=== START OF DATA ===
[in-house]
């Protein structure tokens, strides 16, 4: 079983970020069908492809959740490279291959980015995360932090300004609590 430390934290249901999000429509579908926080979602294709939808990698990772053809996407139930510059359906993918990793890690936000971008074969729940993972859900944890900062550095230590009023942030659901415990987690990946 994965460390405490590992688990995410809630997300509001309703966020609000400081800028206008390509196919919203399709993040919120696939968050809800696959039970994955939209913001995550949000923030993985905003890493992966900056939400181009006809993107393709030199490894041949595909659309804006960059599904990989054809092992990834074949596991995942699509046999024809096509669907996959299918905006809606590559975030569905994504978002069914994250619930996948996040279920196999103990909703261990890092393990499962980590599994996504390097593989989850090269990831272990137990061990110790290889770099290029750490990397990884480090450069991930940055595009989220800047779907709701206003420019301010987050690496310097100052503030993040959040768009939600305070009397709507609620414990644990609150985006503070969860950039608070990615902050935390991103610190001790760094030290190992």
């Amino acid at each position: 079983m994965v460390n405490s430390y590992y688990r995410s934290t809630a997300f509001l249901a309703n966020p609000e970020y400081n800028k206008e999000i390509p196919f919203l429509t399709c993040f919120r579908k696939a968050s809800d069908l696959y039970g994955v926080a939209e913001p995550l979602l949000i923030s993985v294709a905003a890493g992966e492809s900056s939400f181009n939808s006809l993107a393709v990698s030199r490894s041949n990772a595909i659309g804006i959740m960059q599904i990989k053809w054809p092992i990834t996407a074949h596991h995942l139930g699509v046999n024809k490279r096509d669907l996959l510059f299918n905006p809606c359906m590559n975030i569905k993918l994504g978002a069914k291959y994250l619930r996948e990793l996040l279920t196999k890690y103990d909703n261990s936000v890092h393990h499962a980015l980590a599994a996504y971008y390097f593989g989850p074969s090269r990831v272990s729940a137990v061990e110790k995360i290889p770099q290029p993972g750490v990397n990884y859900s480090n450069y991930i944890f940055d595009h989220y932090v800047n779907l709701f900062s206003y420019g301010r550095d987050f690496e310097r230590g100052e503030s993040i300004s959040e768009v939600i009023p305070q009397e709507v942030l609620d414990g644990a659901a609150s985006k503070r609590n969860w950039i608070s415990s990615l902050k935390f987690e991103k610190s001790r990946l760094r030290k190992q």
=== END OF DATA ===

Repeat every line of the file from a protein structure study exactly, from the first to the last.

[in-house]
């Protein structure tokens, strides 16, 4: 079983970020069908492809959740490279291959980015995360932090300004609590 430390934290249901999000429509579908926080979602294709939808990698990772053809996407139930510059359906993918990793890690936000971008074969729940993972859900944890900062550095230590009023942030659901415990987690990946 994965460390405490590992688990995410809630997300509001309703966020609000400081800028206008390509196919919203399709993040919120696939968050809800696959039970994955939209913001995550949000923030993985905003890493992966900056939400181009006809993107393709030199490894041949595909659309804006960059599904990989054809092992990834074949596991995942699509046999024809096509669907996959299918905006809606590559975030569905994504978002069914994250619930996948996040279920196999103990909703261990890092393990499962980590599994996504390097593989989850090269990831272990137990061990110790290889770099290029750490990397990884480090450069991930940055595009989220800047779907709701206003420019301010987050690496310097100052503030993040959040768009939600305070009397709507609620414990644990609150985006503070969860950039608070990615902050935390991103610190001790760094030290190992």
């Amino acid at each position: 079983m994965v460390n405490s430390y590992y688990r995410s934290t809630a997300f509001l249901a309703n966020p609000e970020y400081n800028k206008e999000i390509p196919f919203l429509t399709c993040f919120r579908k696939a968050s809800d069908l696959y039970g994955v926080a939209e913001p995550l979602l949000i923030s993985v294709a905003a890493g992966e492809s900056s939400f181009n939808s006809l993107a393709v990698s030199r490894s041949n990772a595909i659309g804006i959740m960059q599904i990989k053809w054809p092992i990834t996407a074949h596991h995942l139930g699509v046999n024809k490279r096509d669907l996959l510059f299918n905006p809606c359906m590559n975030i569905k993918l994504g978002a069914k291959y994250l619930r996948e990793l996040l279920t196999k890690y103990d909703n261990s936000v890092h393990h499962a980015l980590a599994a996504y971008y390097f593989g989850p074969s090269r990831v272990s729940a137990v061990e110790k995360i290889p770099q290029p993972g750490v990397n990884y859900s480090n450069y991930i944890f940055d595009h989220y932090v800047n779907l709701f900062s206003y420019g301010r550095d987050f690496e310097r230590g100052e503030s993040i300004s959040e768009v939600i009023p305070q009397e709507v942030l609620d414990g644990a659901a609150s985006k503070r609590n969860w950039i608070s415990s990615l902050k935390f987690e991103k610190s001790r990946l760094r030290k190992q």